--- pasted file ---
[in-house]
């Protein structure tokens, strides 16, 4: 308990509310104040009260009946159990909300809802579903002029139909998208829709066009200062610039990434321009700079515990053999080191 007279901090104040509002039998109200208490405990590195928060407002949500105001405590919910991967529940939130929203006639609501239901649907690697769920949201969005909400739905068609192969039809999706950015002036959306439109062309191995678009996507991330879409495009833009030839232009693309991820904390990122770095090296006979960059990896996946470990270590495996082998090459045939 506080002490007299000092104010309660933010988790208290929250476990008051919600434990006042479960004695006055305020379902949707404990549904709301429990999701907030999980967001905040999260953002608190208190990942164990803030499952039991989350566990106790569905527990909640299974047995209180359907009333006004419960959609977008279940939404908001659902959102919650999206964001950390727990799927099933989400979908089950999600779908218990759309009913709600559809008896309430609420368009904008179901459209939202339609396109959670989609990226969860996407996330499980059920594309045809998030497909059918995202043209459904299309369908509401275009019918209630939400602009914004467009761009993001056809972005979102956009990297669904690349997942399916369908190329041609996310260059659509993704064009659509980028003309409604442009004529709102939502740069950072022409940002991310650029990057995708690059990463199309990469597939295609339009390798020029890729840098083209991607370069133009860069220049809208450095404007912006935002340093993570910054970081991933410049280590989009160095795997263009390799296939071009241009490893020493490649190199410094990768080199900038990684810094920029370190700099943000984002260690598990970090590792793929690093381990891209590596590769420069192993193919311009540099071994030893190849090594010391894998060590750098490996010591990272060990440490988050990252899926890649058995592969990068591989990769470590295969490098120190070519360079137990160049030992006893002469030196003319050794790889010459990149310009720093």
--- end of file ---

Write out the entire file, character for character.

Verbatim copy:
[in-house]
């Protein structure tokens, strides 16, 4: 308990509310104040009260009946159990909300809802579903002029139909998208829709066009200062610039990434321009700079515990053999080191 007279901090104040509002039998109200208490405990590195928060407002949500105001405590919910991967529940939130929203006639609501239901649907690697769920949201969005909400739905068609192969039809999706950015002036959306439109062309191995678009996507991330879409495009833009030839232009693309991820904390990122770095090296006979960059990896996946470990270590495996082998090459045939 506080002490007299000092104010309660933010988790208290929250476990008051919600434990006042479960004695006055305020379902949707404990549904709301429990999701907030999980967001905040999260953002608190208190990942164990803030499952039991989350566990106790569905527990909640299974047995209180359907009333006004419960959609977008279940939404908001659902959102919650999206964001950390727990799927099933989400979908089950999600779908218990759309009913709600559809008896309430609420368009904008179901459209939202339609396109959670989609990226969860996407996330499980059920594309045809998030497909059918995202043209459904299309369908509401275009019918209630939400602009914004467009761009993001056809972005979102956009990297669904690349997942399916369908190329041609996310260059659509993704064009659509980028003309409604442009004529709102939502740069950072022409940002991310650029990057995708690059990463199309990469597939295609339009390798020029890729840098083209991607370069133009860069220049809208450095404007912006935002340093993570910054970081991933410049280590989009160095795997263009390799296939071009241009490893020493490649190199410094990768080199900038990684810094920029370190700099943000984002260690598990970090590792793929690093381990891209590596590769420069192993193919311009540099071994030893190849090594010391894998060590750098490996010591990272060990440490988050990252899926890649058995592969990068591989990769470590295969490098120190070519360079137990160049030992006893002469030196003319050794790889010459990149310009720093």